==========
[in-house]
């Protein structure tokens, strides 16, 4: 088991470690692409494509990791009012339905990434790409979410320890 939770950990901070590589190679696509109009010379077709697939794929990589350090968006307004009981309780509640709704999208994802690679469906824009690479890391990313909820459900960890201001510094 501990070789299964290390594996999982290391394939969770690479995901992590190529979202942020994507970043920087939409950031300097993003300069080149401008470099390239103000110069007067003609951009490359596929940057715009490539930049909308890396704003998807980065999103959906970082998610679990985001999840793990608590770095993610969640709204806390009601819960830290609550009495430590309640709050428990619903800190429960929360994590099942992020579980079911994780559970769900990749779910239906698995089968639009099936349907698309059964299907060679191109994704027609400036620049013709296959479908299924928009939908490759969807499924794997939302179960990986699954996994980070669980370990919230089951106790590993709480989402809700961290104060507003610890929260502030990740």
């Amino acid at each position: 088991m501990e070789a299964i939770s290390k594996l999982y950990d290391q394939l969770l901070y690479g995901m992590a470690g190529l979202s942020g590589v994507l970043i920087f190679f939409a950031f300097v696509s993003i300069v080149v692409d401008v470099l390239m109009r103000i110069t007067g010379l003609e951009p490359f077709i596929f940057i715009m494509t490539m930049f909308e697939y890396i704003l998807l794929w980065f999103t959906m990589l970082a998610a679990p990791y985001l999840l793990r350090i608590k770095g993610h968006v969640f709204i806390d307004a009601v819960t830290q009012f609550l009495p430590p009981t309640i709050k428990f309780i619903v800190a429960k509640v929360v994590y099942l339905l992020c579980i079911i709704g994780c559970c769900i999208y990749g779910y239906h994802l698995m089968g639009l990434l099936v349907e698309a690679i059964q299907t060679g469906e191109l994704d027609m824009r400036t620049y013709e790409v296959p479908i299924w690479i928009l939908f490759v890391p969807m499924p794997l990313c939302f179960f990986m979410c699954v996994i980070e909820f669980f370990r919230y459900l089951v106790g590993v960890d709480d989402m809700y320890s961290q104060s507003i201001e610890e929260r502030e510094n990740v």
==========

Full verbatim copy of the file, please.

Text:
[in-house]
């Protein structure tokens, strides 16, 4: 088991470690692409494509990791009012339905990434790409979410320890 939770950990901070590589190679696509109009010379077709697939794929990589350090968006307004009981309780509640709704999208994802690679469906824009690479890391990313909820459900960890201001510094 501990070789299964290390594996999982290391394939969770690479995901992590190529979202942020994507970043920087939409950031300097993003300069080149401008470099390239103000110069007067003609951009490359596929940057715009490539930049909308890396704003998807980065999103959906970082998610679990985001999840793990608590770095993610969640709204806390009601819960830290609550009495430590309640709050428990619903800190429960929360994590099942992020579980079911994780559970769900990749779910239906698995089968639009099936349907698309059964299907060679191109994704027609400036620049013709296959479908299924928009939908490759969807499924794997939302179960990986699954996994980070669980370990919230089951106790590993709480989402809700961290104060507003610890929260502030990740």
């Amino acid at each position: 088991m501990e070789a299964i939770s290390k594996l999982y950990d290391q394939l969770l901070y690479g995901m992590a470690g190529l979202s942020g590589v994507l970043i920087f190679f939409a950031f300097v696509s993003i300069v080149v692409d401008v470099l390239m109009r103000i110069t007067g010379l003609e951009p490359f077709i596929f940057i715009m494509t490539m930049f909308e697939y890396i704003l998807l794929w980065f999103t959906m990589l970082a998610a679990p990791y985001l999840l793990r350090i608590k770095g993610h968006v969640f709204i806390d307004a009601v819960t830290q009012f609550l009495p430590p009981t309640i709050k428990f309780i619903v800190a429960k509640v929360v994590y099942l339905l992020c579980i079911i709704g994780c559970c769900i999208y990749g779910y239906h994802l698995m089968g639009l990434l099936v349907e698309a690679i059964q299907t060679g469906e191109l994704d027609m824009r400036t620049y013709e790409v296959p479908i299924w690479i928009l939908f490759v890391p969807m499924p794997l990313c939302f179960f990986m979410c699954v996994i980070e909820f669980f370990r919230y459900l089951v106790g590993v960890d709480d989402m809700y320890s961290q104060s507003i201001e610890e929260r502030e510094n990740v």